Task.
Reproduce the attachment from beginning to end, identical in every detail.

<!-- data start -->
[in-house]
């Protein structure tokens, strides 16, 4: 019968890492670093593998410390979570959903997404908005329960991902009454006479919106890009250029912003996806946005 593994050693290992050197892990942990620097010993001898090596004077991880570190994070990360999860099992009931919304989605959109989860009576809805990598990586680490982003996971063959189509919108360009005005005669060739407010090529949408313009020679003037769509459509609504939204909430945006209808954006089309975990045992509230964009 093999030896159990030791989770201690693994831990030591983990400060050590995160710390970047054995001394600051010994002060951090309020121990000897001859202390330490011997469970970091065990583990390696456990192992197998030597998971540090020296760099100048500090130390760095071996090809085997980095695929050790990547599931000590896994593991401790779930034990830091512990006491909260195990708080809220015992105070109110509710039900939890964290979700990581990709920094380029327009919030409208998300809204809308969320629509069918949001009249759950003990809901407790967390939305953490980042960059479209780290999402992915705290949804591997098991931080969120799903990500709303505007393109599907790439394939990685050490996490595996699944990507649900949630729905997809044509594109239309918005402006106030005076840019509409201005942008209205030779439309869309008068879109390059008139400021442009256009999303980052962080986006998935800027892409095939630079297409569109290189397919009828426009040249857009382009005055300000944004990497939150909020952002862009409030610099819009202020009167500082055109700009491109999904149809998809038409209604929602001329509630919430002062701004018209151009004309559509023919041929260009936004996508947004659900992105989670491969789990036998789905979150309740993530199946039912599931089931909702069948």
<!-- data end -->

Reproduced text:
[in-house]
């Protein structure tokens, strides 16, 4: 019968890492670093593998410390979570959903997404908005329960991902009454006479919106890009250029912003996806946005 593994050693290992050197892990942990620097010993001898090596004077991880570190994070990360999860099992009931919304989605959109989860009576809805990598990586680490982003996971063959189509919108360009005005005669060739407010090529949408313009020679003037769509459509609504939204909430945006209808954006089309975990045992509230964009 093999030896159990030791989770201690693994831990030591983990400060050590995160710390970047054995001394600051010994002060951090309020121990000897001859202390330490011997469970970091065990583990390696456990192992197998030597998971540090020296760099100048500090130390760095071996090809085997980095695929050790990547599931000590896994593991401790779930034990830091512990006491909260195990708080809220015992105070109110509710039900939890964290979700990581990709920094380029327009919030409208998300809204809308969320629509069918949001009249759950003990809901407790967390939305953490980042960059479209780290999402992915705290949804591997098991931080969120799903990500709303505007393109599907790439394939990685050490996490595996699944990507649900949630729905997809044509594109239309918005402006106030005076840019509409201005942008209205030779439309869309008068879109390059008139400021442009256009999303980052962080986006998935800027892409095939630079297409569109290189397919009828426009040249857009382009005055300000944004990497939150909020952002862009409030610099819009202020009167500082055109700009491109999904149809998809038409209604929602001329509630919430002062701004018209151009004309559509023919041929260009936004996508947004659900992105989670491969789990036998789905979150309740993530199946039912599931089931909702069948």